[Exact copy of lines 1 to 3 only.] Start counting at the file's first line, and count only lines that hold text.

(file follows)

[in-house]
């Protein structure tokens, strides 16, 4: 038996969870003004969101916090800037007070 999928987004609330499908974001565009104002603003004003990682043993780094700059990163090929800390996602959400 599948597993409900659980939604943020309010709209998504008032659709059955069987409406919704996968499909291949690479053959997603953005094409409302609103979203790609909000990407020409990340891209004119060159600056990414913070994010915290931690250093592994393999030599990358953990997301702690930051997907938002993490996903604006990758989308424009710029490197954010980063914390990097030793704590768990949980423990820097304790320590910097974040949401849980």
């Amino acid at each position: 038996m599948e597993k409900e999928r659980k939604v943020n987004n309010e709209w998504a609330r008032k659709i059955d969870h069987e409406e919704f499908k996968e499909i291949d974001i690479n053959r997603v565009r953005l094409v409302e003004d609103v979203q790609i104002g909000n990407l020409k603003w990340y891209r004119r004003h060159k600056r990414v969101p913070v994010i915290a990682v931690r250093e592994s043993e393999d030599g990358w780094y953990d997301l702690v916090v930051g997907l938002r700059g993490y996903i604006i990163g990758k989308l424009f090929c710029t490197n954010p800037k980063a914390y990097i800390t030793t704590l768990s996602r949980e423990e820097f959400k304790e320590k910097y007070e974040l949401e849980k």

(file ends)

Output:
[in-house]
């Protein structure tokens, strides 16, 4: 038996969870003004969101916090800037007070 999928987004609330499908974001565009104002603003004003990682043993780094700059990163090929800390996602959400 599948597993409900659980939604943020309010709209998504008032659709059955069987409406919704996968499909291949690479053959997603953005094409409302609103979203790609909000990407020409990340891209004119060159600056990414913070994010915290931690250093592994393999030599990358953990997301702690930051997907938002993490996903604006990758989308424009710029490197954010980063914390990097030793704590768990949980423990820097304790320590910097974040949401849980």
């Amino acid at each position: 038996m599948e597993k409900e999928r659980k939604v943020n987004n309010e709209w998504a609330r008032k659709i059955d969870h069987e409406e919704f499908k996968e499909i291949d974001i690479n053959r997603v565009r953005l094409v409302e003004d609103v979203q790609i104002g909000n990407l020409k603003w990340y891209r004119r004003h060159k600056r990414v969101p913070v994010i915290a990682v931690r250093e592994s043993e393999d030599g990358w780094y953990d997301l702690v916090v930051g997907l938002r700059g993490y996903i604006i990163g990758k989308l424009f090929c710029t490197n954010p800037k980063a914390y990097i800390t030793t704590l768990s996602r949980e423990e820097f959400k304790e320590k910097y007070e974040l949401e849980k």